• Thank you!!! I was reading all these comments and was wondering if anyone from the software industry posted their thoughts! It is VERY common in the software industry to wear jeans, sneakers, and flip flops. The most innovative startups and mid size companies in New York City usually wear jeans, sneakers, and flip flops. If you wear a tie the whole office teases you the entire day – so where are you interviewing today? The motto is come be yourself and be comfortable because we have to dive on in and get this work done. Of course if you are representing the company to a major client you may have to show up in full corporate suit attire – but it depends on the client and situation. Personally I have found the companies with dress codes were less exciting less innovative places to work. They don’t really invest in the IT department nor deeply care about the software they create. As such I tell recruiters one of my requirements is that any company they present to me must allow jeans and sneakers. As a result, I get the calls for media, entertainment, e-commerce etc and I don’t get bombarded with the calls for the jobs in industries I find lets just say less interesting. Also, if you work in NYC, you will probably walk a portion to work. One day it will be pouring out, your umbrella will flip inside out, you will be wearing flip flops because you have done this so many times that you know your shoes and socks will never dry before the end of the work day – boots never seem to work either – and you just hope your pants will dry out because you are soaked up to your knees. I am not in my 20s. I believe America is behind the times in the dress code and vacation policies.

  9. Tired Squared :

    At my internship, we had an administrative assistant who was in her 40s/50s, who felt like she was still “perky enough to go braless.” She was also fond of strappy tank tops (not just camisoles, but the low-back and cross-strap-back types)… and in pale colors, like yellow and white. So you know, not only was her tummy and back flab hanging out, but you could also clearly see her … outlines.

    I’m not sure what the appropriate term is … perhaps “headlighting?” Either way, it’s definitely not okay to show … outlines in the office!

    • Tired Squared :

      Oh, and obviously this isn’t as bad as the “Braless Wonder” problem, but she also was fond of platform flip-flops. So you could also hear her coming from miles away.

      … at least it gave you time to stick your nose (and eyes) into a filing or something!

  10. Body glitter

  11. When I started working I heard a good rule of thumb: If it doesn’t need to be dry cleaned, it is not business casual. Obviously the rule can’t be too rigid, and I have a few pieces of clothing that don’t fit this rule, but I find it to be a good rule of thumb.

    Also, I think that fit, fabric, and the rest of your outfit determine whether a specific piece of clothing is appropriate. I have a pair of capris that I will wear with flats sometimes, but I make sure my “top half” is even more put together and completely covered up. A nice shell and cardigan sweater with good jewelry, for example.

    • By this measure, almost none of my wardrobe would be business casual. Then again, I push the limits of what’s dry-clean-able.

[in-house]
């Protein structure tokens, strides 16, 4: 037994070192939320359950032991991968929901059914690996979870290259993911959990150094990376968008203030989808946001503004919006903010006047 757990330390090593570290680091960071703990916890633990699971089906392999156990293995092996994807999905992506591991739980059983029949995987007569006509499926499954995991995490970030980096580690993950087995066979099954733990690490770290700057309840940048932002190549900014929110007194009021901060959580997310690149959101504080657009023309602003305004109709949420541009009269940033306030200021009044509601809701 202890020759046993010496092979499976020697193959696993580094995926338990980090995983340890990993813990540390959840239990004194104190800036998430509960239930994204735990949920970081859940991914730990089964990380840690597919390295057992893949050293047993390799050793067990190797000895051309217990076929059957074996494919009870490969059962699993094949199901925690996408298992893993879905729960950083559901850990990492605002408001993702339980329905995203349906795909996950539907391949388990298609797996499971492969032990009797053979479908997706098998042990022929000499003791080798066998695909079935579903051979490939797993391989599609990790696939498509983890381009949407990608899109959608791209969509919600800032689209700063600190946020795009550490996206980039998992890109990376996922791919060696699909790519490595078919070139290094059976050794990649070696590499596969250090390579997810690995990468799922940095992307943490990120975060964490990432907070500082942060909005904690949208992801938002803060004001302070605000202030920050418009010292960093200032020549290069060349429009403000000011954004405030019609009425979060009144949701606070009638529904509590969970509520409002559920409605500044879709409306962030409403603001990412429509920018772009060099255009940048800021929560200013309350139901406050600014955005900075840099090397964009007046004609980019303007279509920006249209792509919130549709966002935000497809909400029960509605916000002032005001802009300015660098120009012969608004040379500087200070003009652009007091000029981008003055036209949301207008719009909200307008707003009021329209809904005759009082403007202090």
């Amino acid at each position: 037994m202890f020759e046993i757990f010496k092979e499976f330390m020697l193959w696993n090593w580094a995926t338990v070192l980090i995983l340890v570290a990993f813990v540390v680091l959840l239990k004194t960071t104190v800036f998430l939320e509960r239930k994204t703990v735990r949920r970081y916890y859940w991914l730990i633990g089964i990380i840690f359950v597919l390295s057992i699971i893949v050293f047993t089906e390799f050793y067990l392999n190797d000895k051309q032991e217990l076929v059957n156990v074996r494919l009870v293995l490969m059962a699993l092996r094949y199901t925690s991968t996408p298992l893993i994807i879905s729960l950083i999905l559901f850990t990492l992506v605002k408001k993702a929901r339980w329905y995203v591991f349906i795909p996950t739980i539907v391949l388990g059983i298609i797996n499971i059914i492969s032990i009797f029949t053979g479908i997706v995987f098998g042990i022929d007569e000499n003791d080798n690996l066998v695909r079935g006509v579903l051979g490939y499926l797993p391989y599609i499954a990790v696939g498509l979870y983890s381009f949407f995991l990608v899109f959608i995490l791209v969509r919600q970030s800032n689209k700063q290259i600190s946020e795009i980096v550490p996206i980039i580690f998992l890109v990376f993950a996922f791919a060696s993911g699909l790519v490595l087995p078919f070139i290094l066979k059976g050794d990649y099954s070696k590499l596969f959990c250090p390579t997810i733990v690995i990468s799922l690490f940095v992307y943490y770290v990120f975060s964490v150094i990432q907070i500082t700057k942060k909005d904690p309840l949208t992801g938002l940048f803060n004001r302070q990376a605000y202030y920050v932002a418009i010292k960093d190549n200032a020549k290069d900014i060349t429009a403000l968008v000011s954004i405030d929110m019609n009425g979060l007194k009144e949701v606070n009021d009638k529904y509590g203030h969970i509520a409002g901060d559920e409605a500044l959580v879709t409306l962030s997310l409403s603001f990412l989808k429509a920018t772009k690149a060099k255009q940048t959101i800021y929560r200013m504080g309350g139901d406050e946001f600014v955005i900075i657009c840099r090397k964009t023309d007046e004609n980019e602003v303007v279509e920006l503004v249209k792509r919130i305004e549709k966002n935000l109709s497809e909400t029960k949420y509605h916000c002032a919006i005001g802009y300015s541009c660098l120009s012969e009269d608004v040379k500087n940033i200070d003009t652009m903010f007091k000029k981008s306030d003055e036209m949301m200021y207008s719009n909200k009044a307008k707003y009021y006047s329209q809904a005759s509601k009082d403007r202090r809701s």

• I don’t get paid well enough to follow that rule; my office is welcome to implement it if they want to increase my salary commensurately.

    • I think the point was that if it’s something you can just throw in the washer and dryer, normal cycle, with your jeans, it’s probably not nice enough. Maybe a shell for under a suit but not pants, jackets, or sweaters. Cotton just doesn’t look that nice once you’ve washed it a few times and there aren’t that many other fabrics you can throw in the washer.

      I also live in New York and I think we tend to dry clean more stuff here because so few people have washer/dryers. I have a few things that I would throw in the gentle cycle instead of dry cleaning if I had control over my laundry, which I don’t.

      • My washable Tahari suit is one of my favorites! The fabric is great and you can’t tell it’s washable until you look at the label.

        • I have a great pair of grey trousers from BR that can go in the washer…

          The rule I’ve heard is: If you could wear it to the beach, don’t wear it to the office. (Bye bye, flip flops, capris, short bright skirts, t-shirts…)

  12. Charlotte :

    Suits that are clearly from another era, and not in a good way. I work in a gov’t office where we have to appear in court frequently, and one senior lawyer here wears no clothes that have been purchased after, say, 1990, if that late. In addition to them being severely out-of-date, they are worn and shapeless, giving her a haggard appearance. She just generally looks more unprofessional than she probably realizes.

    One particularly memorable outfit was the “festive” one she wore to a Judge’s Christmas luncheon party: [bright!] tomato red heavy-knit sweater with matching knee-length skirt; light pink, too-long lacy skirt peeking out from skirt hem; large green-wreath necklace with matching earrings. I was a bit embarrassed to be there with her.

    She wore the worst outfit in recent memory during an intern interview which I attended: old, worn chambray/denim-type pants, a “themed” turtleneck and a woolly cardigan with cats on it. Inconceivable. Denim is not allowed in our workplace, period.